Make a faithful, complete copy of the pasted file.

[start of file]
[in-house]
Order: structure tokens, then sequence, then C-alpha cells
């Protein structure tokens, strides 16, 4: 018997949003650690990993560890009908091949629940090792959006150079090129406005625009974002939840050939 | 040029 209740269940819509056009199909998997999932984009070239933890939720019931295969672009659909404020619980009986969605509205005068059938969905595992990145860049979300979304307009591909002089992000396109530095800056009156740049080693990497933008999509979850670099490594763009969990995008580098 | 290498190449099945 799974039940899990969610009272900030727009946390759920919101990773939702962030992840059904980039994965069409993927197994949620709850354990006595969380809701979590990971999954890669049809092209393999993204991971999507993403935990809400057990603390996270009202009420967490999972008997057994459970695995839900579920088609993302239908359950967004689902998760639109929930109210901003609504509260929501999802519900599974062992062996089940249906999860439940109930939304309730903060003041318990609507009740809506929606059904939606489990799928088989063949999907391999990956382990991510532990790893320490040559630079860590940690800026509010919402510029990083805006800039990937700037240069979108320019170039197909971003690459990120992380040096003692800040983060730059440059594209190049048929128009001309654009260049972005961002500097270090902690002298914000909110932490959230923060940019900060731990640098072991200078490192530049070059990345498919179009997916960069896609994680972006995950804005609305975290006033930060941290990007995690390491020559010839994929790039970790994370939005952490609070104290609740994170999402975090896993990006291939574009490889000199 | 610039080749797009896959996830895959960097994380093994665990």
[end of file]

[in-house]
Order: structure tokens, then sequence, then C-alpha cells
């Protein structure tokens, strides 16, 4: 018997949003650690990993560890009908091949629940090792959006150079090129406005625009974002939840050939 | 040029 209740269940819509056009199909998997999932984009070239933890939720019931295969672009659909404020619980009986969605509205005068059938969905595992990145860049979300979304307009591909002089992000396109530095800056009156740049080693990497933008999509979850670099490594763009969990995008580098 | 290498190449099945 799974039940899990969610009272900030727009946390759920919101990773939702962030992840059904980039994965069409993927197994949620709850354990006595969380809701979590990971999954890669049809092209393999993204991971999507993403935990809400057990603390996270009202009420967490999972008997057994459970695995839900579920088609993302239908359950967004689902998760639109929930109210901003609504509260929501999802519900599974062992062996089940249906999860439940109930939304309730903060003041318990609507009740809506929606059904939606489990799928088989063949999907391999990956382990991510532990790893320490040559630079860590940690800026509010919402510029990083805006800039990937700037240069979108320019170039197909971003690459990120992380040096003692800040983060730059440059594209190049048929128009001309654009260049972005961002500097270090902690002298914000909110932490959230923060940019900060731990640098072991200078490192530049070059990345498919179009997916960069896609994680972006995950804005609305975290006033930060941290990007995690390491020559010839994929790039970790994370939005952490609070104290609740994170999402975090896993990006291939574009490889000199 | 610039080749797009896959996830895959960097994380093994665990």